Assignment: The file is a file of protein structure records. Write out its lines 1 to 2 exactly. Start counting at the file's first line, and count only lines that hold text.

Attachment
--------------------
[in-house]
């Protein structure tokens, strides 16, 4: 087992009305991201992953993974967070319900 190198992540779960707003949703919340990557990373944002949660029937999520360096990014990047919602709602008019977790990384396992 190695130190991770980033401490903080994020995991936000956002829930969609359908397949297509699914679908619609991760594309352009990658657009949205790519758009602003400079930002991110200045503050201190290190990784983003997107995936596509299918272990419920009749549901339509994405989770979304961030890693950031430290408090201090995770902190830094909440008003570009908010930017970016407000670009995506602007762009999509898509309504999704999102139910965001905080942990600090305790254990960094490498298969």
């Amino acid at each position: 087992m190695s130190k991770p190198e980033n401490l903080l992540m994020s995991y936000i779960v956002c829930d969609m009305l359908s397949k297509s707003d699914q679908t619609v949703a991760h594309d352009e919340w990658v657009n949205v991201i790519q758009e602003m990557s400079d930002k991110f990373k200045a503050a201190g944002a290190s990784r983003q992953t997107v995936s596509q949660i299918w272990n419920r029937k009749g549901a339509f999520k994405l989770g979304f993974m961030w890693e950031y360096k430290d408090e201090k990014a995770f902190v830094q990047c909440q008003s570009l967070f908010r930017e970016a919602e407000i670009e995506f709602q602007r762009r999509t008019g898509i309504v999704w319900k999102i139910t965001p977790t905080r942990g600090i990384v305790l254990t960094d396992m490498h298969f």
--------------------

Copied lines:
[in-house]
């Protein structure tokens, strides 16, 4: 087992009305991201992953993974967070319900 190198992540779960707003949703919340990557990373944002949660029937999520360096990014990047919602709602008019977790990384396992 190695130190991770980033401490903080994020995991936000956002829930969609359908397949297509699914679908619609991760594309352009990658657009949205790519758009602003400079930002991110200045503050201190290190990784983003997107995936596509299918272990419920009749549901339509994405989770979304961030890693950031430290408090201090995770902190830094909440008003570009908010930017970016407000670009995506602007762009999509898509309504999704999102139910965001905080942990600090305790254990960094490498298969």